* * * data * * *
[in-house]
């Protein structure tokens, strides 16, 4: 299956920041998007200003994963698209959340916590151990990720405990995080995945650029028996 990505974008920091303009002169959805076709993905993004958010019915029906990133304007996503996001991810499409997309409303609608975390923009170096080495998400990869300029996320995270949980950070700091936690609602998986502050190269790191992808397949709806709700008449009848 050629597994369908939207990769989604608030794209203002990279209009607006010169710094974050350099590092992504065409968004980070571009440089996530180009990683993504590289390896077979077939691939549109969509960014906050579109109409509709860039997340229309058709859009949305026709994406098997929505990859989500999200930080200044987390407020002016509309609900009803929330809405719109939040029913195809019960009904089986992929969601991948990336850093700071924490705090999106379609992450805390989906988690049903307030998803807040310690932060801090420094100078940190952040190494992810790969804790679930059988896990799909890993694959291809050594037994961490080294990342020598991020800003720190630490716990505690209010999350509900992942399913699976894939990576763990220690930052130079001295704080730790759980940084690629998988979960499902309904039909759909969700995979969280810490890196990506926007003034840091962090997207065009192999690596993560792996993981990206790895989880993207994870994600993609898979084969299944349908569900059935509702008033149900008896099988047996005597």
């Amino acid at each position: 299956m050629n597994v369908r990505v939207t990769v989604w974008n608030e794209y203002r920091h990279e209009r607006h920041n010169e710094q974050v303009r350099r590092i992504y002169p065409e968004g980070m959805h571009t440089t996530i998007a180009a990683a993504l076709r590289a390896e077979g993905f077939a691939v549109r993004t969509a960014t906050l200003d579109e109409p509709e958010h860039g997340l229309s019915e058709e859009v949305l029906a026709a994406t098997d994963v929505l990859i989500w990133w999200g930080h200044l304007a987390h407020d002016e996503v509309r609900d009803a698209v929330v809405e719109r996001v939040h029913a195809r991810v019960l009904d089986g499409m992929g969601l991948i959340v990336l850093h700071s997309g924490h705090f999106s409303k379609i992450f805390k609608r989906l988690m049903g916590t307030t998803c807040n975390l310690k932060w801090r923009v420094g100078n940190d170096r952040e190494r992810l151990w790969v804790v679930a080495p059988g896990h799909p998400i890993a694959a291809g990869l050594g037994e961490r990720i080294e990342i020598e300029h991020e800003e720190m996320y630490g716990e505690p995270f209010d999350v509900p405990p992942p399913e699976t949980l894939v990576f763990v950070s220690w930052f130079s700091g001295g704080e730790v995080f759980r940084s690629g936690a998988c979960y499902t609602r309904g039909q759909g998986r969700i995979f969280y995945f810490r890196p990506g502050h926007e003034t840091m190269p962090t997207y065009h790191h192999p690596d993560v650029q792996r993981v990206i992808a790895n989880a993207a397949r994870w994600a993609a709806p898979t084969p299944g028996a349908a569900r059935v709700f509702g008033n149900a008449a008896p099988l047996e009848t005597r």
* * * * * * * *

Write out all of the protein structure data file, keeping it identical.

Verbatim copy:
[in-house]
């Protein structure tokens, strides 16, 4: 299956920041998007200003994963698209959340916590151990990720405990995080995945650029028996 990505974008920091303009002169959805076709993905993004958010019915029906990133304007996503996001991810499409997309409303609608975390923009170096080495998400990869300029996320995270949980950070700091936690609602998986502050190269790191992808397949709806709700008449009848 050629597994369908939207990769989604608030794209203002990279209009607006010169710094974050350099590092992504065409968004980070571009440089996530180009990683993504590289390896077979077939691939549109969509960014906050579109109409509709860039997340229309058709859009949305026709994406098997929505990859989500999200930080200044987390407020002016509309609900009803929330809405719109939040029913195809019960009904089986992929969601991948990336850093700071924490705090999106379609992450805390989906988690049903307030998803807040310690932060801090420094100078940190952040190494992810790969804790679930059988896990799909890993694959291809050594037994961490080294990342020598991020800003720190630490716990505690209010999350509900992942399913699976894939990576763990220690930052130079001295704080730790759980940084690629998988979960499902309904039909759909969700995979969280810490890196990506926007003034840091962090997207065009192999690596993560792996993981990206790895989880993207994870994600993609898979084969299944349908569900059935509702008033149900008896099988047996005597």
């Amino acid at each position: 299956m050629n597994v369908r990505v939207t990769v989604w974008n608030e794209y203002r920091h990279e209009r607006h920041n010169e710094q974050v303009r350099r590092i992504y002169p065409e968004g980070m959805h571009t440089t996530i998007a180009a990683a993504l076709r590289a390896e077979g993905f077939a691939v549109r993004t969509a960014t906050l200003d579109e109409p509709e958010h860039g997340l229309s019915e058709e859009v949305l029906a026709a994406t098997d994963v929505l990859i989500w990133w999200g930080h200044l304007a987390h407020d002016e996503v509309r609900d009803a698209v929330v809405e719109r996001v939040h029913a195809r991810v019960l009904d089986g499409m992929g969601l991948i959340v990336l850093h700071s997309g924490h705090f999106s409303k379609i992450f805390k609608r989906l988690m049903g916590t307030t998803c807040n975390l310690k932060w801090r923009v420094g100078n940190d170096r952040e190494r992810l151990w790969v804790v679930a080495p059988g896990h799909p998400i890993a694959a291809g990869l050594g037994e961490r990720i080294e990342i020598e300029h991020e800003e720190m996320y630490g716990e505690p995270f209010d999350v509900p405990p992942p399913e699976t949980l894939v990576f763990v950070s220690w930052f130079s700091g001295g704080e730790v995080f759980r940084s690629g936690a998988c979960y499902t609602r309904g039909q759909g998986r969700i995979f969280y995945f810490r890196p990506g502050h926007e003034t840091m190269p962090t997207y065009h790191h192999p690596d993560v650029q792996r993981v990206i992808a790895n989880a993207a397949r994870w994600a993609a709806p898979t084969p299944g028996a349908a569900r059935v709700f509702g008033n149900a008449a008896p099988l047996e009848t005597r």